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Never Rarely Sometimes Always – Movie Review

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Never Rarely Sometimes Always – Movie Review

Rating: A- (Great)

Trailer/Thumbnail Courtesy Universal Pictures

Getting pregnant can be a tricky event for any teenager and how they approach this can often depend on their environment. In exploring the topic, director/writer Eliza Hittman has opted for a realistic portrayal. The journey taken by Autumn and her supportive cousin Skylar allows us to truly get to know them and there’s an immediate sympathy towards them. Hittman doesn’t go for more dramatic scenes, instead preferring more down-to-earth moments that explore the difficulties they’re facing. Never Rarely Sometimes Always is an empathetic movie that doesn’t seek to lecture us on the topic of abortion and teenage pregnancies. It just wants to show what can happen.

Hittman makes the smart choice to hire two unknowns to portray Autumn and Skylar. Making their feature acting debut, Sidney Flanigan and Talia Ryder both give subtle performances. The film is surprisingly light on dialogue, instead allowing the actors to use their facial expressions to portray their feelings. We know exactly what’s going on in Autumn’s mind and how she is processing the events in front of her. Hittman cleverly uses a lot of close-ups and other visual hints to develop the characters and move their story forward. The movie includes elements that feel true to life and that adds to either the disgust or comfort these two are feeling in a given scene.

Some of the best scenes in Never Rarely Sometimes Always are set in the abortion clinics. Hittman captures the exact feel of a doctor’s office, especially with the sound effects. Anyone who has been in a waiting room will recognise the sounds. The actors playing the doctors are also spot-on, mirroring the friendly tone medical professionals will often convey to their patients. There are also scenes where Hittman really heightens up the uncomfortable nature of the situation. It’s difficult not to feel uneasy watching Autumn and Skylar at their supermarket job and the ways in which they are preyed on. These add to the tension when they arrive in New York City and make their way through the city.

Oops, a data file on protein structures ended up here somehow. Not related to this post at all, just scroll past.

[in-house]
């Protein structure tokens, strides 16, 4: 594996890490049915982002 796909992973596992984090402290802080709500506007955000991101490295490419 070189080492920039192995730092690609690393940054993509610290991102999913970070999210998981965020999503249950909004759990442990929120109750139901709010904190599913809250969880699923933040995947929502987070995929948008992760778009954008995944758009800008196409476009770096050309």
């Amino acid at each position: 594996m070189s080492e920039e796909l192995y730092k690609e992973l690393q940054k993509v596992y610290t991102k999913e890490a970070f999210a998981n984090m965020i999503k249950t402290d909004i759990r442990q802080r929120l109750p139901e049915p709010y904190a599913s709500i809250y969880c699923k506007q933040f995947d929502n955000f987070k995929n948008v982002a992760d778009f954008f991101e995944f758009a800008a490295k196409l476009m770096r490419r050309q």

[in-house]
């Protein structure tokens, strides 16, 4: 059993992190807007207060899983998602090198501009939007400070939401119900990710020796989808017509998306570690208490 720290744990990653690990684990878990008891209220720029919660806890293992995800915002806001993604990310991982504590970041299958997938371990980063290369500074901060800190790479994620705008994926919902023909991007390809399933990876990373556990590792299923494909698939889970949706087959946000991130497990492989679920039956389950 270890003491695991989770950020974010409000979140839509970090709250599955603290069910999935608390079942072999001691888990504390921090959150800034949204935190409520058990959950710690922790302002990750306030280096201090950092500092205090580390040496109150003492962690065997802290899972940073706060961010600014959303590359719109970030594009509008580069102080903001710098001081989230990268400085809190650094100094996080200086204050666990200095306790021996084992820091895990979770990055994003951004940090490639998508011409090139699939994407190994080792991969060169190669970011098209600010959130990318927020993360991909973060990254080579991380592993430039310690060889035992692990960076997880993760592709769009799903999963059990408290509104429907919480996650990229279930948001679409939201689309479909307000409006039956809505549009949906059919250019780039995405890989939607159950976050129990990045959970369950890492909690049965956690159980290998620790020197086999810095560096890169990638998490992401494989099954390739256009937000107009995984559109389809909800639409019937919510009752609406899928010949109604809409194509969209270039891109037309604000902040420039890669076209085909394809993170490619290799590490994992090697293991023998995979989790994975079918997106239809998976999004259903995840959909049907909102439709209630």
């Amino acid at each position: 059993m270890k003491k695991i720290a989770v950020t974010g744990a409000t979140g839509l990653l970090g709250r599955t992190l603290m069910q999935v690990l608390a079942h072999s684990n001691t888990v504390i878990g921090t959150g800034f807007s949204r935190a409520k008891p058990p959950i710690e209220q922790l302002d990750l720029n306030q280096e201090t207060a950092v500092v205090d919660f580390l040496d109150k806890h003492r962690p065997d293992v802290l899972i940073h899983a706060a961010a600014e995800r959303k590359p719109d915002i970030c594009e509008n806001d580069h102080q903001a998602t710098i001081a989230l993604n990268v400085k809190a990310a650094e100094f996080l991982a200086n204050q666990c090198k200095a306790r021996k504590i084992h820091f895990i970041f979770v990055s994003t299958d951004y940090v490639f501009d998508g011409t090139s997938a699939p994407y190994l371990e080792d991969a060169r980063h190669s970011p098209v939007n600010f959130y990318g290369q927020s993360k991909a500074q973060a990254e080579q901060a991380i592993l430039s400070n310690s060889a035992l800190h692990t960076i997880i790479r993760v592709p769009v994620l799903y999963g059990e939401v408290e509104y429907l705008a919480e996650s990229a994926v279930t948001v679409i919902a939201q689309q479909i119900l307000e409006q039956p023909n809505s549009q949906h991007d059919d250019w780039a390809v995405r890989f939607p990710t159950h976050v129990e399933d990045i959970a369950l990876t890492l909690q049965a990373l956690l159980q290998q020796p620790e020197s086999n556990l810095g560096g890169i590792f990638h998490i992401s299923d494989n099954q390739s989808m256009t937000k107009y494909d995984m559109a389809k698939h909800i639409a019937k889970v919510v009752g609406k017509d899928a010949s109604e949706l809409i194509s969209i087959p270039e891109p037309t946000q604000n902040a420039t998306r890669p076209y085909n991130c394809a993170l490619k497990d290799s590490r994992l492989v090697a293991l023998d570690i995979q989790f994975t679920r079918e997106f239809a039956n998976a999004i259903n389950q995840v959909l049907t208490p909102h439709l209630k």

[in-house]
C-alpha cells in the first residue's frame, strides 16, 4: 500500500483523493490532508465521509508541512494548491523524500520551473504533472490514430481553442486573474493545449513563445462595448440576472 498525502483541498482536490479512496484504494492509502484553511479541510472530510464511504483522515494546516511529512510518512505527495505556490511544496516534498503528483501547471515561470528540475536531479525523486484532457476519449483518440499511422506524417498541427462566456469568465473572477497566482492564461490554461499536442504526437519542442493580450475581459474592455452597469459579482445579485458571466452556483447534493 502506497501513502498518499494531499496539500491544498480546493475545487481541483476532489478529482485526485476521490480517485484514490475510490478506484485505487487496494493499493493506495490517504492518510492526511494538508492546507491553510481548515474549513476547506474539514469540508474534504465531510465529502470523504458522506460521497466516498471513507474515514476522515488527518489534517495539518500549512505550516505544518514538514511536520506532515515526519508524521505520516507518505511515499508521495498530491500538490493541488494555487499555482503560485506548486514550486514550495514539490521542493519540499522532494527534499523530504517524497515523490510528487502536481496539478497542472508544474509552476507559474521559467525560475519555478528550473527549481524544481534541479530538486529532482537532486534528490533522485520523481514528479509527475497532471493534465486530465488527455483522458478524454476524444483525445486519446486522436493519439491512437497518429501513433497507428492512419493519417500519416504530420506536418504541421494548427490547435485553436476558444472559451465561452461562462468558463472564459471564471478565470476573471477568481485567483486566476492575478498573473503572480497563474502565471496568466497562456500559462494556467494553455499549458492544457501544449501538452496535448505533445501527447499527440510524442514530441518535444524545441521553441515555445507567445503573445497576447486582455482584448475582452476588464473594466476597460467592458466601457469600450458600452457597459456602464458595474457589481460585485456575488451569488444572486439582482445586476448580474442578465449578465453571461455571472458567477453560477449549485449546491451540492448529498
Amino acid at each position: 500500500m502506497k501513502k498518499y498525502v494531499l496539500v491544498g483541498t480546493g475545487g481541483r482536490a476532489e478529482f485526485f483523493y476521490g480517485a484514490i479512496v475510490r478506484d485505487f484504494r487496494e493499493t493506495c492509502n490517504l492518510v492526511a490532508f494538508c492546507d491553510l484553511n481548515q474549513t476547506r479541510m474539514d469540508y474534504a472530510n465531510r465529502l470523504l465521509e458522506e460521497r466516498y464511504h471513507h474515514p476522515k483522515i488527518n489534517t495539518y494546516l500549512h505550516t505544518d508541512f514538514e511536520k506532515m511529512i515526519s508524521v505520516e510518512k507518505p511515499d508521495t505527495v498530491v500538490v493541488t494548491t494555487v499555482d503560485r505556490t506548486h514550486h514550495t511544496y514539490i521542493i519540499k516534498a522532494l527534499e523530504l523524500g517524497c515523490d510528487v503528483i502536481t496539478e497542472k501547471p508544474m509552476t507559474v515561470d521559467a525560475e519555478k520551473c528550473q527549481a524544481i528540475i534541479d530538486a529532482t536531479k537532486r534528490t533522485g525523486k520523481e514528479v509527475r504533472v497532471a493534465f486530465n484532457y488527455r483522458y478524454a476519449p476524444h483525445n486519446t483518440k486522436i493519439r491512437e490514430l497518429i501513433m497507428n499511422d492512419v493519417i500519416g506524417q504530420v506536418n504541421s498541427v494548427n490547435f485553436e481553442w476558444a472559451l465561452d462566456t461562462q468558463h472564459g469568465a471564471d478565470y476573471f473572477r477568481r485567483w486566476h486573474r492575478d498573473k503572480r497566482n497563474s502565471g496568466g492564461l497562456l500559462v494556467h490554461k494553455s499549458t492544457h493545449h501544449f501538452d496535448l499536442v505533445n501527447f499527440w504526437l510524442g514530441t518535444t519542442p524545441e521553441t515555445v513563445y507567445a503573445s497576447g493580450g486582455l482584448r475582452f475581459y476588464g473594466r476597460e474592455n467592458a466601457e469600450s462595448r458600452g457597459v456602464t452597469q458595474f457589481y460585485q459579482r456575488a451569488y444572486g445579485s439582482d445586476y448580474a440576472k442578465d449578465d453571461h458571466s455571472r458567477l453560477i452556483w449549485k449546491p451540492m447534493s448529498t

Flanigan and Ryder come across as believable cousins and it’s wonderful to see the support Skylar has for Autumn. Too many films would try to create an overblown conflict to separate the two and Never Rarely Sometimes Always doesn’t do that. When they have their disagreements, it is realistic and even then, it doesn’t become that big of a deal. Hittman also extends certain scenes beyond how other movies might have done and these elevate the film a tad more. A scene where Flanigan has to answer a doctor’s questions takes us through the entire process. The longer it goes on, the more we see how difficult all of this is for her.

This is a movie that seeks to show not only a realistic portrayal of teenage pregnancy and the decisions that come with wanting an abortion, but also creates sympathy for this girl. We want everything to turn out okay for Autumn and want her to make the decision that feels right for her. Most films that center on abortion try to bring forth a stance on the practice, but Never Rarely Sometimes Always isn’t that kind of movie. One could argue that it’s pro-choice, but it doesn’t beat the audience over the head with this. It’s the kind of film that should be seen anyone who finds themselves in the same situation as Autumn.

Stefan Ellison